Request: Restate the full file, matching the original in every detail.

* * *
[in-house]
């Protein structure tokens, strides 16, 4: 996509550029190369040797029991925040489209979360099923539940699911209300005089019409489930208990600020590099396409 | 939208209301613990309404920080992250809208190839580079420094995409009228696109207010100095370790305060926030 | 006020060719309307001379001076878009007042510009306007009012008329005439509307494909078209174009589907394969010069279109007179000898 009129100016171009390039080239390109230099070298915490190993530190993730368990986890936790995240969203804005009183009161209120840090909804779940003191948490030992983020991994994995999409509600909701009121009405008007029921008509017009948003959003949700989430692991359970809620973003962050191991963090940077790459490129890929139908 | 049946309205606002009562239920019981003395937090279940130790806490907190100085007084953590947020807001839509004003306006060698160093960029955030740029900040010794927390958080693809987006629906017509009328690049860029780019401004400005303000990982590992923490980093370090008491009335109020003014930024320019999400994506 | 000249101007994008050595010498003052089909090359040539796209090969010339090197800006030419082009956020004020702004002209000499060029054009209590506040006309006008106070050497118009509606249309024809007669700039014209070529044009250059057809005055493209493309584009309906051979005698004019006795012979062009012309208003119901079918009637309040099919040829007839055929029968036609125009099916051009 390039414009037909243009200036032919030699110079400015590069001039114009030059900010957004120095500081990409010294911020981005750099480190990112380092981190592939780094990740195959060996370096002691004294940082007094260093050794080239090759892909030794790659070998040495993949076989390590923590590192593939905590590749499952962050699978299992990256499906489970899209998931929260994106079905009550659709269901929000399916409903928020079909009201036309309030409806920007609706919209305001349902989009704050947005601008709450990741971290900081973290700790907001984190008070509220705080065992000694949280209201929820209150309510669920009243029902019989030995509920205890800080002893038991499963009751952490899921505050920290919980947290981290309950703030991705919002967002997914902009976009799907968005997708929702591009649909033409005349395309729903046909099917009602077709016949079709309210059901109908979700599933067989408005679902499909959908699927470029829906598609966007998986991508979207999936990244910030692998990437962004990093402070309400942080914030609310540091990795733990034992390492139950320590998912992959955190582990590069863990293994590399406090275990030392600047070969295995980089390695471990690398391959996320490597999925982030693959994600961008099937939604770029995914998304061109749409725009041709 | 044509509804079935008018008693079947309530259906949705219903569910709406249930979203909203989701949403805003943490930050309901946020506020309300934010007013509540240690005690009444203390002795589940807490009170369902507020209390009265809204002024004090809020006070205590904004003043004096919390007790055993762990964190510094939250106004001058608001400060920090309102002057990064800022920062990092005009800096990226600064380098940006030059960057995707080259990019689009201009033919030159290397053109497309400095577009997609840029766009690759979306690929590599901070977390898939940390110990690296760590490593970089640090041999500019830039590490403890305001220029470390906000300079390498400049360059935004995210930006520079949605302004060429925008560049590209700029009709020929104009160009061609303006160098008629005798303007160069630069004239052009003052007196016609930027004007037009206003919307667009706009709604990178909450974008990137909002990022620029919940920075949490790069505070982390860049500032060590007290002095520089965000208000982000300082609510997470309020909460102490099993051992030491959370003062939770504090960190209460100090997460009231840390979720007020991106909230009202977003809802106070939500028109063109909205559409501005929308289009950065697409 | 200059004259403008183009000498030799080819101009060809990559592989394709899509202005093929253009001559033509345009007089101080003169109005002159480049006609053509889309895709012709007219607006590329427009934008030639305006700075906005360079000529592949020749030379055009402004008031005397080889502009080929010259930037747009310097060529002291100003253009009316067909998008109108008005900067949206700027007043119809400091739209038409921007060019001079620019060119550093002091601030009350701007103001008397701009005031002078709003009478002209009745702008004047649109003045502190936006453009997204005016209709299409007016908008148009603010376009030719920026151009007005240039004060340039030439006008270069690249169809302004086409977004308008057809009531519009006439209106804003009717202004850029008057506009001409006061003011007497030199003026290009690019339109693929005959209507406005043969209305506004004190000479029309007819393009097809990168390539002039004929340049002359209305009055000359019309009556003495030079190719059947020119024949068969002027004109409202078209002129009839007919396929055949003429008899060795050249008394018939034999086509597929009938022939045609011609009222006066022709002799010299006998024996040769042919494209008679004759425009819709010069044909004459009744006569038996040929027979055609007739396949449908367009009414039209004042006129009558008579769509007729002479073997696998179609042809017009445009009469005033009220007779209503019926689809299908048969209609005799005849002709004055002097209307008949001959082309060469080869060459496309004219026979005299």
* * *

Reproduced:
[in-house]
């Protein structure tokens, strides 16, 4: 996509550029190369040797029991925040489209979360099923539940699911209300005089019409489930208990600020590099396409 | 939208209301613990309404920080992250809208190839580079420094995409009228696109207010100095370790305060926030 | 006020060719309307001379001076878009007042510009306007009012008329005439509307494909078209174009589907394969010069279109007179000898 009129100016171009390039080239390109230099070298915490190993530190993730368990986890936790995240969203804005009183009161209120840090909804779940003191948490030992983020991994994995999409509600909701009121009405008007029921008509017009948003959003949700989430692991359970809620973003962050191991963090940077790459490129890929139908 | 049946309205606002009562239920019981003395937090279940130790806490907190100085007084953590947020807001839509004003306006060698160093960029955030740029900040010794927390958080693809987006629906017509009328690049860029780019401004400005303000990982590992923490980093370090008491009335109020003014930024320019999400994506 | 000249101007994008050595010498003052089909090359040539796209090969010339090197800006030419082009956020004020702004002209000499060029054009209590506040006309006008106070050497118009509606249309024809007669700039014209070529044009250059057809005055493209493309584009309906051979005698004019006795012979062009012309208003119901079918009637309040099919040829007839055929029968036609125009099916051009 390039414009037909243009200036032919030699110079400015590069001039114009030059900010957004120095500081990409010294911020981005750099480190990112380092981190592939780094990740195959060996370096002691004294940082007094260093050794080239090759892909030794790659070998040495993949076989390590923590590192593939905590590749499952962050699978299992990256499906489970899209998931929260994106079905009550659709269901929000399916409903928020079909009201036309309030409806920007609706919209305001349902989009704050947005601008709450990741971290900081973290700790907001984190008070509220705080065992000694949280209201929820209150309510669920009243029902019989030995509920205890800080002893038991499963009751952490899921505050920290919980947290981290309950703030991705919002967002997914902009976009799907968005997708929702591009649909033409005349395309729903046909099917009602077709016949079709309210059901109908979700599933067989408005679902499909959908699927470029829906598609966007998986991508979207999936990244910030692998990437962004990093402070309400942080914030609310540091990795733990034992390492139950320590998912992959955190582990590069863990293994590399406090275990030392600047070969295995980089390695471990690398391959996320490597999925982030693959994600961008099937939604770029995914998304061109749409725009041709 | 044509509804079935008018008693079947309530259906949705219903569910709406249930979203909203989701949403805003943490930050309901946020506020309300934010007013509540240690005690009444203390002795589940807490009170369902507020209390009265809204002024004090809020006070205590904004003043004096919390007790055993762990964190510094939250106004001058608001400060920090309102002057990064800022920062990092005009800096990226600064380098940006030059960057995707080259990019689009201009033919030159290397053109497309400095577009997609840029766009690759979306690929590599901070977390898939940390110990690296760590490593970089640090041999500019830039590490403890305001220029470390906000300079390498400049360059935004995210930006520079949605302004060429925008560049590209700029009709020929104009160009061609303006160098008629005798303007160069630069004239052009003052007196016609930027004007037009206003919307667009706009709604990178909450974008990137909002990022620029919940920075949490790069505070982390860049500032060590007290002095520089965000208000982000300082609510997470309020909460102490099993051992030491959370003062939770504090960190209460100090997460009231840390979720007020991106909230009202977003809802106070939500028109063109909205559409501005929308289009950065697409 | 200059004259403008183009000498030799080819101009060809990559592989394709899509202005093929253009001559033509345009007089101080003169109005002159480049006609053509889309895709012709007219607006590329427009934008030639305006700075906005360079000529592949020749030379055009402004008031005397080889502009080929010259930037747009310097060529002291100003253009009316067909998008109108008005900067949206700027007043119809400091739209038409921007060019001079620019060119550093002091601030009350701007103001008397701009005031002078709003009478002209009745702008004047649109003045502190936006453009997204005016209709299409007016908008148009603010376009030719920026151009007005240039004060340039030439006008270069690249169809302004086409977004308008057809009531519009006439209106804003009717202004850029008057506009001409006061003011007497030199003026290009690019339109693929005959209507406005043969209305506004004190000479029309007819393009097809990168390539002039004929340049002359209305009055000359019309009556003495030079190719059947020119024949068969002027004109409202078209002129009839007919396929055949003429008899060795050249008394018939034999086509597929009938022939045609011609009222006066022709002799010299006998024996040769042919494209008679004759425009819709010069044909004459009744006569038996040929027979055609007739396949449908367009009414039209004042006129009558008579769509007729002479073997696998179609042809017009445009009469005033009220007779209503019926689809299908048969209609005799005849002709004055002097209307008949001959082309060469080869060459496309004219026979005299």